Nigeria: Softer contraction in Q4 paves way for faint economic recovery in 2017
February 28, 2017
2016 was a disappointing year for Africa’s most-populous country as shocks in the oil- and non-oil sector caused the economy to contract for the first time in over 20 years. Data released by the National Bureau of Statistics on 28 February showed that the economy contracted 1.3% in Q4, marking the fourth consecutive decline. Q4’s reading, however, marks a notable improvement from the previous quarter sharp 2.2% drop and surprised market analysts who had expected a steeper decline. The print from Q4 suggests that the economy likely hit its trough in Q3 and offers a glimmer of hope that a faint recovery is underway as the economy expanded 4.1% in a quarter-on-quarter basis. Challenges and risks to economic activity, however, remain and stronger growth could be easily derailed by domestic and external forces.
Q4’s print was dragged down by a decline of the oil sector even though the industry is showing tepid signs of a recovery. Output in Q4 rose 8.1% to 1.90 million barrels per day (mbpd) from Q3’s 1.63 mbpd, marking the first quarter increase in output after a streak of four declines. The recovery reflects a lull in militant attacks on oil infrastructure as the government and militant groups are hoping to strike a permanent ceasefire. Compared to the corresponding quarter of the previous year, oil output declined (Q4 2015: 2.16 mbpd) and the oil industry contracted 12.4%. A drop in oil earnings due to the slump in production and low commodity prices caused the size of the oil sector to shrink from 9.6% of GDP in 2015 to 8.4% last year. In turn, this resulted in a sharp drop in government revenue, availability of foreign currency and severely hampered the performance off the non-oil sector.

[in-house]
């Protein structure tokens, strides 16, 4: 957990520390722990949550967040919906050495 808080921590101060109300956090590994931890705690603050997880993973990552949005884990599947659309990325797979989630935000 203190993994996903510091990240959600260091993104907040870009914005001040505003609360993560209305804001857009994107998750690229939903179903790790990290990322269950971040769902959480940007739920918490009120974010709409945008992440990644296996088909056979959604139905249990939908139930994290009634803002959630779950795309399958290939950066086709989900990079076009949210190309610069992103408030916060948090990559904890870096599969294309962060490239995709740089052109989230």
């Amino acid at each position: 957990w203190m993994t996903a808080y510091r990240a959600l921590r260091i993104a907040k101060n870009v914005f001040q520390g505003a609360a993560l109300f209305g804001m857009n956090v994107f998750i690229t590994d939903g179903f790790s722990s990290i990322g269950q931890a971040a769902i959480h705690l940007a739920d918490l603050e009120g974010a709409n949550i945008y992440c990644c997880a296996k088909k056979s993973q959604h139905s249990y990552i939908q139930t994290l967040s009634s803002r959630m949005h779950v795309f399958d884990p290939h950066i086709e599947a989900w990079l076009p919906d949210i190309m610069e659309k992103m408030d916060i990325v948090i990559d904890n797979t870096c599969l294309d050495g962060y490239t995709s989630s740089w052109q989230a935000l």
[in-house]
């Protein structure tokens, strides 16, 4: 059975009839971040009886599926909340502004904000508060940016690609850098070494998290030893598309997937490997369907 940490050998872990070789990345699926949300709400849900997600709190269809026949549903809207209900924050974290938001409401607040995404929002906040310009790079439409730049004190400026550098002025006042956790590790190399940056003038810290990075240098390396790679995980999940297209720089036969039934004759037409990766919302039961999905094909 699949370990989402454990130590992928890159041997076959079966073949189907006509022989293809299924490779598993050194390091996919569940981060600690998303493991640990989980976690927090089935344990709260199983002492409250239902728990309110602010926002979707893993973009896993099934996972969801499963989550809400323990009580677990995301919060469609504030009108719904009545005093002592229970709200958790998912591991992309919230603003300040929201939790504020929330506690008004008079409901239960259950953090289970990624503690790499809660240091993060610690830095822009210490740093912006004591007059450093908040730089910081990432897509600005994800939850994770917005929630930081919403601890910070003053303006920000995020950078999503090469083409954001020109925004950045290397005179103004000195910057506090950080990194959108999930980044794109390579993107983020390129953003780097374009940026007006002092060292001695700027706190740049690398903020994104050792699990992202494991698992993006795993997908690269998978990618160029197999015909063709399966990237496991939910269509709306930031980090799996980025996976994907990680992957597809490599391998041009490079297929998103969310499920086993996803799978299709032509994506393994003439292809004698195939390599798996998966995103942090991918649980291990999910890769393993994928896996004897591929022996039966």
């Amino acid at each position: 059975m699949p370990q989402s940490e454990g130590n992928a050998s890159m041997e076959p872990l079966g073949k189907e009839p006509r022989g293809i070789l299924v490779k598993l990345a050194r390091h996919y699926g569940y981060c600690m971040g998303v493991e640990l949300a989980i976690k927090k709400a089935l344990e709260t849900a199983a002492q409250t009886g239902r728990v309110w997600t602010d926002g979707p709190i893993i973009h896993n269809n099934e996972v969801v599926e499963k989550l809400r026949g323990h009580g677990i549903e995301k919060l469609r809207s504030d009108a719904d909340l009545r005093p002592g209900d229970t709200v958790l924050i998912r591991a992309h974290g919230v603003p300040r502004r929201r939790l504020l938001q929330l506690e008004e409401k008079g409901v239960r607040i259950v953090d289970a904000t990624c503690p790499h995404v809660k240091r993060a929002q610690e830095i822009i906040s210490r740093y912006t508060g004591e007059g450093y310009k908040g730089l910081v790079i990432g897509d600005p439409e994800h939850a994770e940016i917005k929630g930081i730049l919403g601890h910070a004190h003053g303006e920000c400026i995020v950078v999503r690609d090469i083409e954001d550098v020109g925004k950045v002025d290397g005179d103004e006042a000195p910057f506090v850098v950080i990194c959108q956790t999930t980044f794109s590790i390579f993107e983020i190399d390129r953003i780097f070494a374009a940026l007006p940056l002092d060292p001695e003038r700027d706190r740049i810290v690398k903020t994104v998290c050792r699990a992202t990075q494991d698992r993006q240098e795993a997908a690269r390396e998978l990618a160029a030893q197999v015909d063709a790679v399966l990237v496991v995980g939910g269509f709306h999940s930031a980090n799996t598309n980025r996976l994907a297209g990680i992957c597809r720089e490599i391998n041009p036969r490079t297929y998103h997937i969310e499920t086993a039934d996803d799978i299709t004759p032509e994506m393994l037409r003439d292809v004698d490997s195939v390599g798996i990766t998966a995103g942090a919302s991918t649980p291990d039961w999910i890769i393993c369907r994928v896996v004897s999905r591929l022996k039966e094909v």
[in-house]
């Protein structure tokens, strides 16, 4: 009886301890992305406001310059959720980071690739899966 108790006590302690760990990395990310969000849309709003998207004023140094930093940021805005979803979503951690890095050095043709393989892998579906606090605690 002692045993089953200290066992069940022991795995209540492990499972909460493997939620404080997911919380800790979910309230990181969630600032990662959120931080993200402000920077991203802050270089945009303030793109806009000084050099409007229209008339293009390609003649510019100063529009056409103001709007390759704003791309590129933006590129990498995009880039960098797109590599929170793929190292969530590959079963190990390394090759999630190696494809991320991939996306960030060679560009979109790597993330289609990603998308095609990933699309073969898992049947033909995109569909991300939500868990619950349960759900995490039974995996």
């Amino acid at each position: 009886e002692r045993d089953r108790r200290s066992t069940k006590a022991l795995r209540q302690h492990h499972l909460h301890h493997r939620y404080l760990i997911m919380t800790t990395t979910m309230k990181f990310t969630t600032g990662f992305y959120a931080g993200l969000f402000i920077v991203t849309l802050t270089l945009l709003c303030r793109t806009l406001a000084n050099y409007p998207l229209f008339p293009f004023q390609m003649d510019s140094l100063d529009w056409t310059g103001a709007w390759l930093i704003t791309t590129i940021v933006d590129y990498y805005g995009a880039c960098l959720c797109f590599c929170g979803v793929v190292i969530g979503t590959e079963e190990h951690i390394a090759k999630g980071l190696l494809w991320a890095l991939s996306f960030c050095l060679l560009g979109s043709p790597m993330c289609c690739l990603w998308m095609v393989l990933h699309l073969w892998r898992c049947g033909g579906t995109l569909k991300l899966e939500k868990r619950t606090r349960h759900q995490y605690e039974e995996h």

The non-oil sector, which accounts for over 90% of the economy, performed poorly in the final quarter of 2016 and contracted 0.3% in Q4 (Q3: 0.0% year-on-year). Growth was dented by abysmal performances in the manufacturing, construction, real estate and trades sectors and reflects the challenges plaguing the economy. Non-oil output was hampered by persistent disruptions in energy supply and a lack of foreign currency.
Nigeria’s economy is expected to rebound this year though the pace of the recovery is fragile and under pressure. Oil prices have recovered from the multi-year lows observed at the start of 2015 and stabilized since end 2016 largely due to the output cut deal reached by OPEC and non-OPEC countries late last year. Strong compliance in the first two months of the agreement bodes well for oil-dependent economies and is bringing much-needed relief. However, price gains due to the agreement could easily be erased by renewed hostilities in the Niger Delta region. Likewise, international oil prices could be constrained by the speed at which U.S. oil producers start to produce again. The performance of the non-oil sector is more uncertain since it depends in large part on government policies. In particular, firms are urging a currency devaluation since ongoing controls in the naira and limited access to foreign currency are stifling growth and staving off foreign investment in the economy.